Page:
Brooklyn Bridge Park presents Squibb Bridge reconstruction plan to CB2
Building a new Squibb Bridge from scratch makes sense in terms of dollars and cents — even if initially it will be more expensive than retrofitting the damaged wooden span. This is what Eric Landau, the president of Brooklyn Bridge Park Corporation, told Community Board 2 members on Monday night.
Knocking down the existing wood structure and replacing it with a prefabricated steel bridge will be an 18-month project with a $6.5 million price tag, Landau said at CB2’s Parks and Recreation Committee meeting.
The alternative was a yearlong, $4 million retrofit of the shut-down bridge. But a retrofitted bridge would require a significantly higher level of maintenance that over time would cost more than the $2.5 million in initial savings, he said.
Also, having a steel structure “would allow us to have certainty about the life of the bridge,” Landau explained.
Brooklyn Bridge Park Corporation released new renderings of the steel bridge design on Monday, before CB2’s meeting. Park officials had announced in December that they planned to tear down and replace the trouble-plagued wooden bridge.
The pedestrian span hangs over Furman Street and connects Brooklyn Heights and Brooklyn Bridge Park.
A bumpy few years
The aerial walkway has been closed since July 2018, when testing revealed “multiple pieces” of structural black locust timber had decayed or were soaked with “high levels of moisture,” Landau said.
Before that, Squibb Bridge was shut down between August 2014 and April 2017 because of safety concerns. Brooklyn Bridge Park Corporation spent $3.4 million to retrofit the sagging span.
Squibb Bridge’s original engineer, HNTB Corporation, paid Brooklyn Bridge Park nearly $2 million to settle a lawsuit concerning that bridge closure, Landau said.
“We’re pleased with the outcome,” he added.
A CB2 Parks and Recreation Committee member asked if it was possible to recover any more of the cash that’s been spent to deal with Squibb Bridge’s problems.
“There is no opportunity for us to go back to recoup any additional money,” Landau said.
Changes and holdovers
CB2 Parks and Recreation Committee members wondered what caused the decay of the black locust timber used to construct the bridge, which opened in 2013 and initially cost $4 million to build.
“There are lots of theories,” said Landau. “We may never know the real reason.”
Black locust was selected as a structural material for its “durability,” he said.
The new Squibb Bridge’s decking will be made of wood planks, which is also true of the existing bridge. In-ground concrete support structures from the existing bridge will remain in place when the new bridge is built.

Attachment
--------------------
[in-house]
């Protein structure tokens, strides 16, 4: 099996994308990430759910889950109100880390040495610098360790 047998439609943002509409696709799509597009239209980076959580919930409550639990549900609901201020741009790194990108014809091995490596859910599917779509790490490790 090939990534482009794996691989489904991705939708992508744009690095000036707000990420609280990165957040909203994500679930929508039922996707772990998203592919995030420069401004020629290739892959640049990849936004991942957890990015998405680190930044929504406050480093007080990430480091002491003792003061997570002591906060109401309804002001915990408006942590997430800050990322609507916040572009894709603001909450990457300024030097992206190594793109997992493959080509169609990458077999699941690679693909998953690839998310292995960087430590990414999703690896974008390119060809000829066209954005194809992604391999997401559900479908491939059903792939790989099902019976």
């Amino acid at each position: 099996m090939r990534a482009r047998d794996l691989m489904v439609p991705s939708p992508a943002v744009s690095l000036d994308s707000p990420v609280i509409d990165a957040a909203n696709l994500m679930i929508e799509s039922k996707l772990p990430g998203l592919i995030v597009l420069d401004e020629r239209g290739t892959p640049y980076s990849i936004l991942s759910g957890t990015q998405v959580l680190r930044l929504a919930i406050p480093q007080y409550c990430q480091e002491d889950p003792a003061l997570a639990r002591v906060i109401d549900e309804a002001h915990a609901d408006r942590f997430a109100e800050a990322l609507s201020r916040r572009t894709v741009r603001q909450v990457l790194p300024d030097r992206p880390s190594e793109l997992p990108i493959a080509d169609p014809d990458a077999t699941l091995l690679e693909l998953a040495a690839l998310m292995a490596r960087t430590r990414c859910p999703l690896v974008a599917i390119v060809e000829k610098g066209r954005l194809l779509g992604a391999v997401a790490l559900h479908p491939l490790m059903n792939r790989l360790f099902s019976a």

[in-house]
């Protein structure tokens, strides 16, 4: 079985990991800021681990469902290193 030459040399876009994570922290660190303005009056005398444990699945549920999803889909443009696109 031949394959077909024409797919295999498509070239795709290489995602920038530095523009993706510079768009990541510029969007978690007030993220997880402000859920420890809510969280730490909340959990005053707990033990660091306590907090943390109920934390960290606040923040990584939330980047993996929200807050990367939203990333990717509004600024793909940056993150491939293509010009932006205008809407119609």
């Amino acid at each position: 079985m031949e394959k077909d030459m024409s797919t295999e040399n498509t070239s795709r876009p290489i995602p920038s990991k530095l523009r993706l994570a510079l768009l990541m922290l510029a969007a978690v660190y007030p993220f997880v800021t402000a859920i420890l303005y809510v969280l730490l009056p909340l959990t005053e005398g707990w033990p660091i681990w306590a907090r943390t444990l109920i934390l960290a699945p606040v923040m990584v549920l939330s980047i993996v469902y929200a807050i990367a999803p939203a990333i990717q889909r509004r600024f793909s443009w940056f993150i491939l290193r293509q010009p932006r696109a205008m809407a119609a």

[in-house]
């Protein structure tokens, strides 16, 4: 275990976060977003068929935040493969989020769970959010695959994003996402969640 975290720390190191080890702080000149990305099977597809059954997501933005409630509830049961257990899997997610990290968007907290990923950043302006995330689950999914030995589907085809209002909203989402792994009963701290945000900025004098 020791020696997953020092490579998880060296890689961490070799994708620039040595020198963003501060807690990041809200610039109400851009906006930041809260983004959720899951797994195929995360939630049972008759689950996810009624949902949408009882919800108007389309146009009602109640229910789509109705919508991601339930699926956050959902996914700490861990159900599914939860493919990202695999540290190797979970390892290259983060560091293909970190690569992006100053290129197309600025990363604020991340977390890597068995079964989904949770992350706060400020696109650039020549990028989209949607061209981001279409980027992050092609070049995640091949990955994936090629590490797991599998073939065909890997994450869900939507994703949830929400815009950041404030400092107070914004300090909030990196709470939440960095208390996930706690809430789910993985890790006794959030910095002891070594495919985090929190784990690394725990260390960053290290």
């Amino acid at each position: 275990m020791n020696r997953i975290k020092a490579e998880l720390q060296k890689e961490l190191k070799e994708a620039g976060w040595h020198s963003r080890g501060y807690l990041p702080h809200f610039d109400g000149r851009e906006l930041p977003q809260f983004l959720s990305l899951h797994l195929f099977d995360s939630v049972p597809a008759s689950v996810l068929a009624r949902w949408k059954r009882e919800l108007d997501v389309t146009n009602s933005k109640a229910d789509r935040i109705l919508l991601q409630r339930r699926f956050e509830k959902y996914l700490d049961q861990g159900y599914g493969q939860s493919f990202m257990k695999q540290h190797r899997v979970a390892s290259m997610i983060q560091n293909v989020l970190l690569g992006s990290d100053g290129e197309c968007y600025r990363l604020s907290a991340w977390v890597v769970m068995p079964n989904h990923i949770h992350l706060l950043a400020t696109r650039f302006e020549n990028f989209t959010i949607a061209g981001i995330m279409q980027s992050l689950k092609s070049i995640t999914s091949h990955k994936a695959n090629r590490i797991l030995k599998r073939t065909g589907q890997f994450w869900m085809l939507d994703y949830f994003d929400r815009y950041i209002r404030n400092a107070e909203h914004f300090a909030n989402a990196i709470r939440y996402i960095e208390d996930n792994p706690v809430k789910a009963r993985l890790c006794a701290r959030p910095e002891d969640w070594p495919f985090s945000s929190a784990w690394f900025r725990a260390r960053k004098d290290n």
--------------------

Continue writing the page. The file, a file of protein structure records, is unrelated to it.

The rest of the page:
The new bridge will follow the same 450-foot path as the existing bridge, which runs between two buildings in the Pierhouse hotel and condo complex and zig-zags into Brooklyn Bridge Park.
The original span was nicknamed the “bouncy bridge” because it sprang up and down when people and pets walked across. The new bridge is “not really going to bounce,” Landau said.
Looking past the obstacles
Workers will wait until fall to start demolishing the existing bridge because a crane must be used for its removal. It wouldn’t be a good idea to operate mammoth machinery in Brooklyn Bridge Park while it’s full of summer visitors, Landau explained.
He expects the new Squibb Bridge to open by summer 2020.
Landau said a plan to construct a swimming pool in Squibb Park will not interfere with Squibb Bridge’s construction timetable.
Nor will plans to rehab the BQE, which are being studied by a panel led by Carlo Scissura, the president and CEO of the New York Building Congress.
More park reconstruction planned
At Monday night’s CB2 Parks and Recreation Committee meeting, Landau also talked about Brooklyn Bridge Park’s plan to rip up its pedestrian and bike path’s gravelly surface and replace it with asphalt.
The material currently on the path is called “chip seal.” Cyclists and joggers have complained about the rough surface, a 2012 New York Post report says.
“Rumble strips” that act as speed bumps will also be torn up, Landau said.
The path is divided into separate pedestrian and bike lanes. But signage that says which lane is which is scarce, and people often get confused, he said.
To solve this problem, bike icons will be painted onto the cyclists’ lane at 200-foot intervals once the path is repaved with asphalt.
A study by traffic expert Sam Schwartz, which Landau presented at the meeting, indicates that pedestrians greatly outnumber cyclists on the path. So it’s going to be reconfigured with an 18- to 20-foot-wide lane for pedestrians and a 10- to 12-foot bike lane, Landau said. Currently, the pedestrian and bike lanes are both about 15 feet wide.
Work is expected to start this fall on the two-month repaving project, which will cost between $1.5 million and $2 million, Landau said.
The path is part of the Brooklyn Waterfront Greenway, a 26-mile shoreline bike and pedestrian route from Greenpoint to Jamaica Bay.
Follow Brooklyn Eagle reporter Lore Croghan on Twitter.
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